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Theories and Applications of Demand & Supply

Hwa Chong Institution Economics Unit. All Rights Reserved. (Tutors copy) 1
QUESTION ONE: TYS N2007 Q1

In 2005 the rate of Goods and Services Tax (GST) in Singapore rose from 3% to 5%. Incomes rose by
approximately 4.5% in 2005.

(a) Explain the likely impact of this change in GST on expenditure by consumers on different types of goods.
[10]
(b) Discuss whether the combined effect of the rise in incomes and the rise in GST is likely to cause the
quantities of different types of goods sold to rise or fall. [15]

(a)
INSTRUCTIONS:
(1) Rephrase/paraphrase the question:
How would the increase in GST affect consumers spending on different types of goods?

(2) Organise using Schematic Planning
Introduction
Key Issue
To explain impact of GST on expenditure by consumers on different types of goods.

Body
Developmental paragraph 1 Explain, using a diagram that for a good that has price elastic demand consumers
expenditure will fall with the increase in GST.

Developmental paragraph 2 Explain, using a diagram that for a good that has price inelastic demand consumers
expenditure will increase with the increase in GST.
Conclusion
Make a stand that expenditure by consumers will fall if demand is price elastic and increase if demand is price
inelastic

(b)
INSTRUCTIONS:
(1) Rephrase/paraphrase the question:
How would the increase in GST and income affect the quantity sold of different types of goods.

(2) Organise using Schematic Planning
Introduction
Key Issue
To discuss impact of both GST and rising incomes on quantities purchased by consumers on different types of goods.

Body
Developmental paragraph 1 Explain, using diagram, that for inferior good demand will fall with the increase in
income (YED<0). Leftward shift of demand and equilibrium quantity falls. Combined with the rise in GST which shifts
supply leftwards as well, equilibrium quantity definitely falls (synthesis).

Developmental paragraph 2 Explain, using diagram, that for normal good demand will increase with the increase in
income (YED>0). Demand shifts rightwards hence equilibrium quantity increases. Extent of shift in demand may be
different for different types of goods. Goods with YED>1, demand will shift to a greater extent whereas goods with
0<YED<1, demand will shift to a smaller extent.

Developmental paragraph 3 Combined with the rise in GST which shifts supply leftwards, the ultimate equilibrium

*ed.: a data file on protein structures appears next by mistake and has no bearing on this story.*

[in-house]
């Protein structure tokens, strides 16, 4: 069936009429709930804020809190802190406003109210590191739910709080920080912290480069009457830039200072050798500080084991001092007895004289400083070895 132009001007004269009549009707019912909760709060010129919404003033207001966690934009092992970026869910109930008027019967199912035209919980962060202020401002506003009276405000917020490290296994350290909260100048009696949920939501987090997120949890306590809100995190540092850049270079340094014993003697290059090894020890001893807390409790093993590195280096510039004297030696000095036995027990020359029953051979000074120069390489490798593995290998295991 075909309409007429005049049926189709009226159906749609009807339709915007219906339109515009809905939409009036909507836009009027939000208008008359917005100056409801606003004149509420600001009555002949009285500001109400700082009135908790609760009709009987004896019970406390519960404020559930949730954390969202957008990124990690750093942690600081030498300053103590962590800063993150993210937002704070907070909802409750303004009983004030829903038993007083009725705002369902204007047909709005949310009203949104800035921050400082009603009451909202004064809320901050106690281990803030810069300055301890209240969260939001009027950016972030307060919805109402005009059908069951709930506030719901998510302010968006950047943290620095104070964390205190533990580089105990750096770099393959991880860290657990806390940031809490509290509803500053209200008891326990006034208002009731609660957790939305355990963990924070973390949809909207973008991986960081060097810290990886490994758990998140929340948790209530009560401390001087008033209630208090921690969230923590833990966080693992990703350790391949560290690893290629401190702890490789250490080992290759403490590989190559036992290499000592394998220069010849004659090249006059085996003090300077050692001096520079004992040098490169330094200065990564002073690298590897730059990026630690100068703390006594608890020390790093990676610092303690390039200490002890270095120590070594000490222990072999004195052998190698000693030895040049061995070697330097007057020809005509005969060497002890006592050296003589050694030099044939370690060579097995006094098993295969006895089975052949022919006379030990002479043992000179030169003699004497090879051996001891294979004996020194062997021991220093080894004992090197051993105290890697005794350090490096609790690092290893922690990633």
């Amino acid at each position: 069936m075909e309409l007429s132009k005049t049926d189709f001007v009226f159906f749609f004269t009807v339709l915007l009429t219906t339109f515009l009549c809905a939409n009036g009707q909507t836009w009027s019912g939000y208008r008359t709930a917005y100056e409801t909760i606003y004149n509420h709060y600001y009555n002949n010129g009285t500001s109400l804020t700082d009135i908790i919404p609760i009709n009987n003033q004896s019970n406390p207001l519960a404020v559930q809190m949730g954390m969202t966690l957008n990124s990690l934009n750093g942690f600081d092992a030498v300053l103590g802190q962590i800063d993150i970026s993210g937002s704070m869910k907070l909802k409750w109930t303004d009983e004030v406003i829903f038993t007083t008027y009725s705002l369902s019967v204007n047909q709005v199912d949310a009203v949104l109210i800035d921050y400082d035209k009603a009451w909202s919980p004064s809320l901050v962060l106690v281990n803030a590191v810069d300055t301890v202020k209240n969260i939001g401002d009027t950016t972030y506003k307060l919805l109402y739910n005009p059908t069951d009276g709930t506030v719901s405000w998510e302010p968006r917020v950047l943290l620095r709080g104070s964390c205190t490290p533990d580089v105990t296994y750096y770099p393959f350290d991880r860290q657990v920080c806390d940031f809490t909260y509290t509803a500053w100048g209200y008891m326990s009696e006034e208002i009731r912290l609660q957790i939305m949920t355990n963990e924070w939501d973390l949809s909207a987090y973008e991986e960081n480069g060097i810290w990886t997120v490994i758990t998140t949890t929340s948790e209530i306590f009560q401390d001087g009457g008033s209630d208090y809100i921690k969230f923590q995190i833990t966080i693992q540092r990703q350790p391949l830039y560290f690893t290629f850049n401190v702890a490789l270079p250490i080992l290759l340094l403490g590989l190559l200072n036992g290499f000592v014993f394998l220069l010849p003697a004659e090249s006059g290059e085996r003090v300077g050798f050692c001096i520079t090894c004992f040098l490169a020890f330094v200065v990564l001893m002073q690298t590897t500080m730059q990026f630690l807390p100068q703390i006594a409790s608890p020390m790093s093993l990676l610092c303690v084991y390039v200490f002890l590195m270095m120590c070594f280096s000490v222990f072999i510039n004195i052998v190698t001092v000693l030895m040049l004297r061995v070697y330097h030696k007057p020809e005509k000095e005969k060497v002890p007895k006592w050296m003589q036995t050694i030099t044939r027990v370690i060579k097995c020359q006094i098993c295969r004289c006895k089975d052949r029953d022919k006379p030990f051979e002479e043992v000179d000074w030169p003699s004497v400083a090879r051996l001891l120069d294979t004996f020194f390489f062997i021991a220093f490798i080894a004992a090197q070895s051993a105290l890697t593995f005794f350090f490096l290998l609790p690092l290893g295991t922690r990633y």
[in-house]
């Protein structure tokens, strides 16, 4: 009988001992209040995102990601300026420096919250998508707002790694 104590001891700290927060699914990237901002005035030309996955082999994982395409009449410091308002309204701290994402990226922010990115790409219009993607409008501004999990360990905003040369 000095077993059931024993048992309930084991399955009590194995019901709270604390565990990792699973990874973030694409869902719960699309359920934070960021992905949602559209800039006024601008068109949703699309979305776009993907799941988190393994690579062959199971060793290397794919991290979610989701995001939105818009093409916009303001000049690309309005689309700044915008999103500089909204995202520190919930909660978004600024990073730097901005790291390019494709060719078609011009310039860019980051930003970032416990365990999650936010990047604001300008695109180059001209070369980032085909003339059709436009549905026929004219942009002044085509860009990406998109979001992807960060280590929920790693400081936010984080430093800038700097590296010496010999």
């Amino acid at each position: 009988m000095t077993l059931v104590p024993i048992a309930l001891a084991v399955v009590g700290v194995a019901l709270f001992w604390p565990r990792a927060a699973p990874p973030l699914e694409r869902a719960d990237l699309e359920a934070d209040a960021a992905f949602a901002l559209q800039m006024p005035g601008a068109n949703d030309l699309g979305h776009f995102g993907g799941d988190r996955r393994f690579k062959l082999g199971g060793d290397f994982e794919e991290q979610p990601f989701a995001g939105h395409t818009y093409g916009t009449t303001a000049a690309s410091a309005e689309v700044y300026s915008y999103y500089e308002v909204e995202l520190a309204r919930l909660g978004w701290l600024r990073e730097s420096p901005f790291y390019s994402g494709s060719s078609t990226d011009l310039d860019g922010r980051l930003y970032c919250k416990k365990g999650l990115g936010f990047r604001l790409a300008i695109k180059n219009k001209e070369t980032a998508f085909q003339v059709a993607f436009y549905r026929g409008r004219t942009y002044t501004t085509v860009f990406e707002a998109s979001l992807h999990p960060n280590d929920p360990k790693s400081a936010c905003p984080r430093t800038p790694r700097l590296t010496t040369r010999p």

quantity is indeterminate. For goods with YED>1 if the demand shifts rightward>leftward shift in supply then
equilibrium quantity will increase. For goods with 0<YED<1, the rightward shift in demand is likely to be less than
leftward shift in supply then equilibrium quantity is likely to fall. (synthesis)


Theories and Applications of Demand & Supply


Hwa Chong Institution Economics Unit. All Rights Reserved. (Tutors copy) 2
Conclusion
The combination of the rise in income and the rise in GST has different effects on equilibrium quantities of various
goods. For inferior goods, regardless of the magnitude of the YED, the net effect is that the equilibrium quantity will
definitely fall, albeit that its fall is of varying magnitude. For normal goods, the equilibrium quantity will fall if they are
necessities while the equilibrium quantity will rise if they are luxury goods.



Theories and Applications of Demand & Supply


Hwa Chong Institution Economics Unit. All Rights Reserved. (Tutors copy) 3
SUGGESTED ANSWERS

Part (a)
Examiners report: Errors
1. Students can say that for a price inelastic demand curve, a rise in price would cause quantity demanded
to fall by a smaller percentage but many students then say incorrectly that expenditure would also fall.
2. Misconceptions and errors about the impact on consumers who have different income levels.
3. Misconception: Only rich have demand curves that are price-elastic.
4. Misconception: Only the poor buy inferior goods.

Introduction

Key Issue
GST is a tax on goods and services imposed by the government to raise revenue for public expenditure.
Ceteris paribus, an increase in GST is expected to cause prices of goods and services to increase as